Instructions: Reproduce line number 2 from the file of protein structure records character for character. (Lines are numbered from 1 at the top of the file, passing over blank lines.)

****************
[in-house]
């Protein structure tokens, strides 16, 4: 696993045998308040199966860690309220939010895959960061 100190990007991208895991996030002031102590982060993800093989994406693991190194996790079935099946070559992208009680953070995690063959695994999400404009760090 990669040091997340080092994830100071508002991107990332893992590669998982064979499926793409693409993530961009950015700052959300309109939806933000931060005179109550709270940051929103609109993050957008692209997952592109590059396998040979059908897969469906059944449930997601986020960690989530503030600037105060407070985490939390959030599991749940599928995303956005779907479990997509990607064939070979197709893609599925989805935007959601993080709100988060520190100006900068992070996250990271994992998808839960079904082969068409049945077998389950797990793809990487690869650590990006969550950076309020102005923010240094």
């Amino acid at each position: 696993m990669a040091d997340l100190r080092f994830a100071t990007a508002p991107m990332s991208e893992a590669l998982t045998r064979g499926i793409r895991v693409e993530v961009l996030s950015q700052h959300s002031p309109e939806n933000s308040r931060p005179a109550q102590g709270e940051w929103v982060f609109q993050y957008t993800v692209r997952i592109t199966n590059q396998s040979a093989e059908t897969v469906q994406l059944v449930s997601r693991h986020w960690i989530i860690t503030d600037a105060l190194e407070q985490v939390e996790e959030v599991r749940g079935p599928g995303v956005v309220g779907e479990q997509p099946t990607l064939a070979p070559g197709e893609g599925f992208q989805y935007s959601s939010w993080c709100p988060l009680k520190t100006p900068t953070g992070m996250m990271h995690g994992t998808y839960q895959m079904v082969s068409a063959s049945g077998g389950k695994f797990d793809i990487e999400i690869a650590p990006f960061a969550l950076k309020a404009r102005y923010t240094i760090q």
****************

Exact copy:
């Protein structure tokens, strides 16, 4: 696993045998308040199966860690309220939010895959960061 100190990007991208895991996030002031102590982060993800093989994406693991190194996790079935099946070559992208009680953070995690063959695994999400404009760090 990669040091997340080092994830100071508002991107990332893992590669998982064979499926793409693409993530961009950015700052959300309109939806933000931060005179109550709270940051929103609109993050957008692209997952592109590059396998040979059908897969469906059944449930997601986020960690989530503030600037105060407070985490939390959030599991749940599928995303956005779907479990997509990607064939070979197709893609599925989805935007959601993080709100988060520190100006900068992070996250990271994992998808839960079904082969068409049945077998389950797990793809990487690869650590990006969550950076309020102005923010240094």